Volvo over-the-air updates pass 1 million mark, XC90 Recharge earns top safety rating from IIHS
Volvo announced that it has completed more than one million over-the-air software updates globally. Volvo’s 11th OTA program covered 350,000 cars worldwide and was its largest update ever. In the US, it allows owners to issue commands to their cars using their Google Assistant-enabled devices, so they can now say “warm up car to 74 degrees” on their phone and get into a comfortable car when it’s cold outside for a few minutes. Later.
They can also check the battery status or fuel level, check their vehicle’s charging status, and start or end a charging session. They can also say things like, “Hey Google, what’s in this update?” Volvo says it will add Google Assistant to cars in other markets in the near future and that the number of available commands will continue to grow.
In other markets, this latest update expands on Volvo’s Care Key technology, bringing integrated connectivity to tens of thousands of customers while fixing several software bugs and making a number of stability improvements to the Care Key system it introduced in 2021. It allows owners to set the top speed For the vehicle below the built-in limit. It is intended to give owners peace of mind when they loan the car to others or when they have a less experienced driver behind the wheel.
Another new feature is a good example of how Volvo uses customer feedback to improve its cars. Some customers have asked the company to make it easier to remove the paired device from the infotainment system. The latest software update adds a button to do precisely that.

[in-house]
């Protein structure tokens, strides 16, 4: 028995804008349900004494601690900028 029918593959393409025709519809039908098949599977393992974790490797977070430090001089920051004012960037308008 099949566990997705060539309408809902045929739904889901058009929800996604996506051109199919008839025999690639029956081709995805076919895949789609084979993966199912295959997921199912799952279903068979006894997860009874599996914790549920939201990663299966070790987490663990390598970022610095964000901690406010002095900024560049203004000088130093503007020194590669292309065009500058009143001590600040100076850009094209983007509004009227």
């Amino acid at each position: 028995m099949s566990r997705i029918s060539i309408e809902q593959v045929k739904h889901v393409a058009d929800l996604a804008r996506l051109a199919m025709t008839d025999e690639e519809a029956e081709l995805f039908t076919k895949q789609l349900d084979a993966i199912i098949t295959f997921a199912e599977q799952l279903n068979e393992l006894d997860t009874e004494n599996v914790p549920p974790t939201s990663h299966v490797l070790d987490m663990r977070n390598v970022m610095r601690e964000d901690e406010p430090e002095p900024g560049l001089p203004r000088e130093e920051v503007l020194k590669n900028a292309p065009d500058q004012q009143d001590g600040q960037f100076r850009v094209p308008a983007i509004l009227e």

“Over-the-air updates are a key technology that helps us achieve our ambition to continually improve our cars. It also reinforces our position as an industry leader when it comes to over-the-air vehicle software updates. Over-the-air updates also mean you no longer have to visit a workshop to get the latest software, which we think is rather convenient,” Volvo says in a press release.
This update applies to vehicles in 68 markets – 22 more than at the time of the previous update. It adds integrated connectivity in several European markets, including Greece, Hungary, Romania, Slovakia and Iceland. This enhancement provides customers with seamless connectivity, as their data plan is now integrated into their car’s SIM card.
“Thanks to over-the-air updates and fast-growing in-house software development, we can create and deploy new features as well as improve the customer experience much faster than before. Launching actions controlled by “Google Assistant is evidence of our commitment to providing our customers with a better car every day, adding more convenience and peace of mind.”
IIHS Top Safety Pick + Awards for Volvo
Yesterday, we reported on the latest crash test results and safety awards from the Insurance Institute for Highway Safety (IIHS). They’ve been hitting cars with battering rams since 2003 to see how well they protect drivers and passengers in a crash. They also developed dummies equipped with advanced equipment to study the effects these accidents are likely to have on drivers and passengers, including women and young children.